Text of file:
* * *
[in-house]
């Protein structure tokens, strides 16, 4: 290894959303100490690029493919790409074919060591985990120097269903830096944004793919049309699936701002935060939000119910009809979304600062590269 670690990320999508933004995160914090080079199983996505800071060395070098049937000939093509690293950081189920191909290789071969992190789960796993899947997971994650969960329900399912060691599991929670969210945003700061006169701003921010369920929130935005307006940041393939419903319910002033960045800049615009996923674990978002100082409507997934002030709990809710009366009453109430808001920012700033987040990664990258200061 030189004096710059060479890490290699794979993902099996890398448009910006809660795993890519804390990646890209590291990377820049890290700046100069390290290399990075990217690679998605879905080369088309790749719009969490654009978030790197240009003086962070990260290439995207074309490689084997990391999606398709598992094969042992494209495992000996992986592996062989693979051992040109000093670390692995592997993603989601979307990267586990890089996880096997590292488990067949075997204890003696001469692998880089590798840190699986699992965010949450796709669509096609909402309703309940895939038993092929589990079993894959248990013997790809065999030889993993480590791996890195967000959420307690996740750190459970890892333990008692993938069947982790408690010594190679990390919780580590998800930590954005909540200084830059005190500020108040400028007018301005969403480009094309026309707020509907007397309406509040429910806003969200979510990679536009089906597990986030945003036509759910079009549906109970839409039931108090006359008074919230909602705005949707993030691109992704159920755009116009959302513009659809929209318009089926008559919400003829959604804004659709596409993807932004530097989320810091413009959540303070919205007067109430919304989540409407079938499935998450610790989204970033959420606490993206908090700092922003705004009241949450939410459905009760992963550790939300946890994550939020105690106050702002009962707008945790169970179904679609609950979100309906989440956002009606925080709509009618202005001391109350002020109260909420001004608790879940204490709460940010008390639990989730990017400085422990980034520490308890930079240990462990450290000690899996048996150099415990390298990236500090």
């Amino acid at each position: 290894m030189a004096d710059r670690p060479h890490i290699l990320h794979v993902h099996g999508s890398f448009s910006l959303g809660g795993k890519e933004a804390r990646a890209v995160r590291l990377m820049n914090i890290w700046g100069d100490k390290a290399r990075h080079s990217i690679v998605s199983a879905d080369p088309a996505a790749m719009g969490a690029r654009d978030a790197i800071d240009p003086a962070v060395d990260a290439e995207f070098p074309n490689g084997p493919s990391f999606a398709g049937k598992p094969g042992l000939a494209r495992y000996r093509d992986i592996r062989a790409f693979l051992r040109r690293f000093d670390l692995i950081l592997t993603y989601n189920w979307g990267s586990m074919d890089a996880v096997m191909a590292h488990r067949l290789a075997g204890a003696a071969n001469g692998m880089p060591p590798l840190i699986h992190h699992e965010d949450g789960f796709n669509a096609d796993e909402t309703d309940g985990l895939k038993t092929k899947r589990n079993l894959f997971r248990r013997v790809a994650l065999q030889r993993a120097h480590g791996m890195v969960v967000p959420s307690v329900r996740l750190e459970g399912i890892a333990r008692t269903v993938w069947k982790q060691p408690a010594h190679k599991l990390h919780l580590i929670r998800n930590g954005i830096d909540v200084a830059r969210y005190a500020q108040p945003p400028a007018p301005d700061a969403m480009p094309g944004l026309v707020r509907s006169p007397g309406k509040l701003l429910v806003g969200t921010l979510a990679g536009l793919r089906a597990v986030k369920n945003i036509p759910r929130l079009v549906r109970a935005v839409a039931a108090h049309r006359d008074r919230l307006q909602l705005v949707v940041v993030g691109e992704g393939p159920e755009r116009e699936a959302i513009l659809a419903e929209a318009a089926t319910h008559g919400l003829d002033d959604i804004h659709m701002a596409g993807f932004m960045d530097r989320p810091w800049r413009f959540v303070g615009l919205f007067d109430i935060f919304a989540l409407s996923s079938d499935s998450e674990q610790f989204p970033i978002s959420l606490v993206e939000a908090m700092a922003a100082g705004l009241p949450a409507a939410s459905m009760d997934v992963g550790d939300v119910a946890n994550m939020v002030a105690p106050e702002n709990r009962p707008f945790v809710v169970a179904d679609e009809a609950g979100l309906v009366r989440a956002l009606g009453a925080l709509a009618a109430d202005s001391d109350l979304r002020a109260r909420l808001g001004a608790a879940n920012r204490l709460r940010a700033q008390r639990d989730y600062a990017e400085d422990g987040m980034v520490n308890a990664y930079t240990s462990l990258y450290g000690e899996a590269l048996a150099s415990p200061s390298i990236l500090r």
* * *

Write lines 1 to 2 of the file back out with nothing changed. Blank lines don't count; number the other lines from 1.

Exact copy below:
[in-house]
């Protein structure tokens, strides 16, 4: 290894959303100490690029493919790409074919060591985990120097269903830096944004793919049309699936701002935060939000119910009809979304600062590269 670690990320999508933004995160914090080079199983996505800071060395070098049937000939093509690293950081189920191909290789071969992190789960796993899947997971994650969960329900399912060691599991929670969210945003700061006169701003921010369920929130935005307006940041393939419903319910002033960045800049615009996923674990978002100082409507997934002030709990809710009366009453109430808001920012700033987040990664990258200061 030189004096710059060479890490290699794979993902099996890398448009910006809660795993890519804390990646890209590291990377820049890290700046100069390290290399990075990217690679998605879905080369088309790749719009969490654009978030790197240009003086962070990260290439995207074309490689084997990391999606398709598992094969042992494209495992000996992986592996062989693979051992040109000093670390692995592997993603989601979307990267586990890089996880096997590292488990067949075997204890003696001469692998880089590798840190699986699992965010949450796709669509096609909402309703309940895939038993092929589990079993894959248990013997790809065999030889993993480590791996890195967000959420307690996740750190459970890892333990008692993938069947982790408690010594190679990390919780580590998800930590954005909540200084830059005190500020108040400028007018301005969403480009094309026309707020509907007397309406509040429910806003969200979510990679536009089906597990986030945003036509759910079009549906109970839409039931108090006359008074919230909602705005949707993030691109992704159920755009116009959302513009659809929209318009089926008559919400003829959604804004659709596409993807932004530097989320810091413009959540303070919205007067109430919304989540409407079938499935998450610790989204970033959420606490993206908090700092922003705004009241949450939410459905009760992963550790939300946890994550939020105690106050702002009962707008945790169970179904679609609950979100309906989440956002009606925080709509009618202005001391109350002020109260909420001004608790879940204490709460940010008390639990989730990017400085422990980034520490308890930079240990462990450290000690899996048996150099415990390298990236500090």